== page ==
An interesting article was published in The Australian today on electronic execution of documents (read it here). These times of COVID-19 restrictions have brought urgently to the forefront the need for law reform in the execution and witnessing of wills and enduring powers of attorney. Last week, the Queensland Registrar of Titles directed that for … Continue reading Electronic execution and witnessing of Wills and EPAs
S33Z of the Succession Act (Qld) provides that a person who has possession or control of a will of a deceased testator must, if asked, allow an entitled person to inspect the will and/or give a certified copy of the will on payment of the person’s reasonable expenses. will includes— (a) a purported will or revoked will; and (b) a part … Continue reading What is a “Purported will”?
This week Jackson J admitted a video recording to probate, made by the deceased and comprising a file on his personal computer. In it, the deceased said "My girlfriend would like me to do a will before I pick up my motorcycle. As I am too lazy, I’ll just say it... I’ll fill out the … Continue reading Another video will
Last week I did an ABC radio interview about video wills, discussing the recent mobile phone video will case I appeared in. Listen here.
Judgment was given and probate granted yesterday in the well-publicised case of the mobile phone video will. Reasons yet to be published (they were given ex temp, but his Honour has indicated he intends to publish them), I will post them when they are. See the Courier Mail article here. A lot of fellow succession … Continue reading Mobile phone video recording admitted to probate
See Courier Mail article published today on a case I was in last week.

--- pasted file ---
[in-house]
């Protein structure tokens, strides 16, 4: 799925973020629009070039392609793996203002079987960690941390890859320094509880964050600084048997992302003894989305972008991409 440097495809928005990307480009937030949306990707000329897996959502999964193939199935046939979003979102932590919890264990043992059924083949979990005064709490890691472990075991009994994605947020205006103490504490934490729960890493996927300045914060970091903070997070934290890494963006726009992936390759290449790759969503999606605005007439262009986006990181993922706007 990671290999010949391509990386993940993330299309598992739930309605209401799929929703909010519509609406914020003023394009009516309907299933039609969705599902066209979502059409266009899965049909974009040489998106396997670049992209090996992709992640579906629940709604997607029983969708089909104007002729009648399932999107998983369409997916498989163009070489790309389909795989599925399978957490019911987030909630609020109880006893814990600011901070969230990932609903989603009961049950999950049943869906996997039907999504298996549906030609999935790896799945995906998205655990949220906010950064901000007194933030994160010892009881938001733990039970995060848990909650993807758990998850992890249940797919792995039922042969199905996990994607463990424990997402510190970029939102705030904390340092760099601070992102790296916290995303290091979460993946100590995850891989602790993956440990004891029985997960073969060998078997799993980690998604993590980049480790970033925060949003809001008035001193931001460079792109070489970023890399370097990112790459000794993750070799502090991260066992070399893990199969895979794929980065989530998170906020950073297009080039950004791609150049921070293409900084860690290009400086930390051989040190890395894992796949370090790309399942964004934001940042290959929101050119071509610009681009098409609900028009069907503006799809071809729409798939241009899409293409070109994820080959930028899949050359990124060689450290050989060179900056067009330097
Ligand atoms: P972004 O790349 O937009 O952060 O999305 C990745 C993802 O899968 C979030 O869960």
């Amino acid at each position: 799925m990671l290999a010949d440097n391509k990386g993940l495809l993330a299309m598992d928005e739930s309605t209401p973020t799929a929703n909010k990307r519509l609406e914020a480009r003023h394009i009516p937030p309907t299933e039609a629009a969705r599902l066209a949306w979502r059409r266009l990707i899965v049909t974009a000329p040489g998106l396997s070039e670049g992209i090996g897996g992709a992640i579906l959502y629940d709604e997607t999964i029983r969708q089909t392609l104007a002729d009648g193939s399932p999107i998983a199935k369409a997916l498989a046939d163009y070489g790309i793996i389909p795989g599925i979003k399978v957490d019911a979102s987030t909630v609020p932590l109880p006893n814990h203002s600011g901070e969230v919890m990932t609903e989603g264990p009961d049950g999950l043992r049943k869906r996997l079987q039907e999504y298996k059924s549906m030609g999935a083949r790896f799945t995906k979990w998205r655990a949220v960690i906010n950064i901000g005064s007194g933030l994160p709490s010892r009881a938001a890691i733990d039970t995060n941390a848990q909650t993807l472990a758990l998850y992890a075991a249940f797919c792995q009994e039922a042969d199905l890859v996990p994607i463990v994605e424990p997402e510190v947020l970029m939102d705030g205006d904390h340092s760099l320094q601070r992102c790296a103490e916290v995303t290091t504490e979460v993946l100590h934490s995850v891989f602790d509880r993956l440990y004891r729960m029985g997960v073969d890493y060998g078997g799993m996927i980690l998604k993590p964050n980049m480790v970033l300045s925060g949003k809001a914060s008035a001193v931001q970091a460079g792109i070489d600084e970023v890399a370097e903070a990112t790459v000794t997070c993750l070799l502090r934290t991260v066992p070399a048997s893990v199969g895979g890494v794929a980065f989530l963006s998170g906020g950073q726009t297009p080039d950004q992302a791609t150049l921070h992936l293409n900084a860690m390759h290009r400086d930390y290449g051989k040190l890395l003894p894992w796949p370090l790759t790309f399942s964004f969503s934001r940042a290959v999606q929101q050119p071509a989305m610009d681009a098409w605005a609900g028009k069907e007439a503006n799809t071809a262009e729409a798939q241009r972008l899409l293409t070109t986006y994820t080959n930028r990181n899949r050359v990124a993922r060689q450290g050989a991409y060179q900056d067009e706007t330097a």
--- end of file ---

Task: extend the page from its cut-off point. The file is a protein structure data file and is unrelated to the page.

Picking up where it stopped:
Yesterday Peter Lyons J admitted to probate a signed but unwitnessed note, which was found stapled to the front of copy of a duly executed will. The note recorded monies which the deceased wanted repaid to one of his daughters prior to distribution of his estate. Read Fraser v Melrose here.
A solicitor's will instruction sheet was not admitted to probate as an informal will, in circumstances where the instruction sheets were incomplete in terms of what the deceased wanted included in his will and the deceased’s instructions were derived from different sources. McMillan J was not satisfied that the document, standing alone, and without any alteration or reservation, … Continue reading Will Instruction Sheet fails as informal will
Yesterday the Queensland Court of Appeal handed down its first decision on an informal will case. You can read Lindsay v McGrath here.
On Thursday the NSW Court of Appeal dismissed an informal will appeal. The trial judge had declined to admit the document to probate. The deceased left a valid will leaving everything to his wife. He also left a later document in the same form, with handwritten amendments, signed and dated but not witnessed, leaving everything … Continue reading Court of Appeal speaks on informal wills